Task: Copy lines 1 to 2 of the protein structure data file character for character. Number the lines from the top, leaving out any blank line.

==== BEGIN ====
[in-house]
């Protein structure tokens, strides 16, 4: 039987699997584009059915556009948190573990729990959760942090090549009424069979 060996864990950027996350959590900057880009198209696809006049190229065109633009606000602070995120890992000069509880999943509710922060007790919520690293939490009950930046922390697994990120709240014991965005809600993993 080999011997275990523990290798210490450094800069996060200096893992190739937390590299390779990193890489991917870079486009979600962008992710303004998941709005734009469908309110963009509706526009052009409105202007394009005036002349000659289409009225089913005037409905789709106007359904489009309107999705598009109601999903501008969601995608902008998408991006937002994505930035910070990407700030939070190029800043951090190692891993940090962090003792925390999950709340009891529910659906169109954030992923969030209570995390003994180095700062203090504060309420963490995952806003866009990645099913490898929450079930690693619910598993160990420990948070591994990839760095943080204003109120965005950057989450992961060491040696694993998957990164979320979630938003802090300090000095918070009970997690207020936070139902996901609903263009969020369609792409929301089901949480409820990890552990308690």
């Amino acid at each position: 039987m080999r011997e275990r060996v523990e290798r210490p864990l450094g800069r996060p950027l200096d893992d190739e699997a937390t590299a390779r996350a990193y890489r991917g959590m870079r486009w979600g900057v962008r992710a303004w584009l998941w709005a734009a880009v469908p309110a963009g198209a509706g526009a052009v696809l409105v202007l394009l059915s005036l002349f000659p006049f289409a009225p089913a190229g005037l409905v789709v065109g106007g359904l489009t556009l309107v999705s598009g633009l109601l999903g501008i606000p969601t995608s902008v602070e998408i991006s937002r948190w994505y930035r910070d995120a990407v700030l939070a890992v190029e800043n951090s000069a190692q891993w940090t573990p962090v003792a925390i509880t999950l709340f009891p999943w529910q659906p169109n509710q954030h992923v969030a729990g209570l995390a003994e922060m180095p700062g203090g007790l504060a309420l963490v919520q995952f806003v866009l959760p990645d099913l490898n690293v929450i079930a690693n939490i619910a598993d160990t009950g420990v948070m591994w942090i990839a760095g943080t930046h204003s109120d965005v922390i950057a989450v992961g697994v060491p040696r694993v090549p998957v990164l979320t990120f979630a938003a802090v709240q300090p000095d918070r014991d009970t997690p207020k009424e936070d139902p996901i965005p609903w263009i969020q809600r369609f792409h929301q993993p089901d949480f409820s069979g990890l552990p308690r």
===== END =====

[in-house]
């Protein structure tokens, strides 16, 4: 039987699997584009059915556009948190573990729990959760942090090549009424069979 060996864990950027996350959590900057880009198209696809006049190229065109633009606000602070995120890992000069509880999943509710922060007790919520690293939490009950930046922390697994990120709240014991965005809600993993 080999011997275990523990290798210490450094800069996060200096893992190739937390590299390779990193890489991917870079486009979600962008992710303004998941709005734009469908309110963009509706526009052009409105202007394009005036002349000659289409009225089913005037409905789709106007359904489009309107999705598009109601999903501008969601995608902008998408991006937002994505930035910070990407700030939070190029800043951090190692891993940090962090003792925390999950709340009891529910659906169109954030992923969030209570995390003994180095700062203090504060309420963490995952806003866009990645099913490898929450079930690693619910598993160990420990948070591994990839760095943080204003109120965005950057989450992961060491040696694993998957990164979320979630938003802090300090000095918070009970997690207020936070139902996901609903263009969020369609792409929301089901949480409820990890552990308690």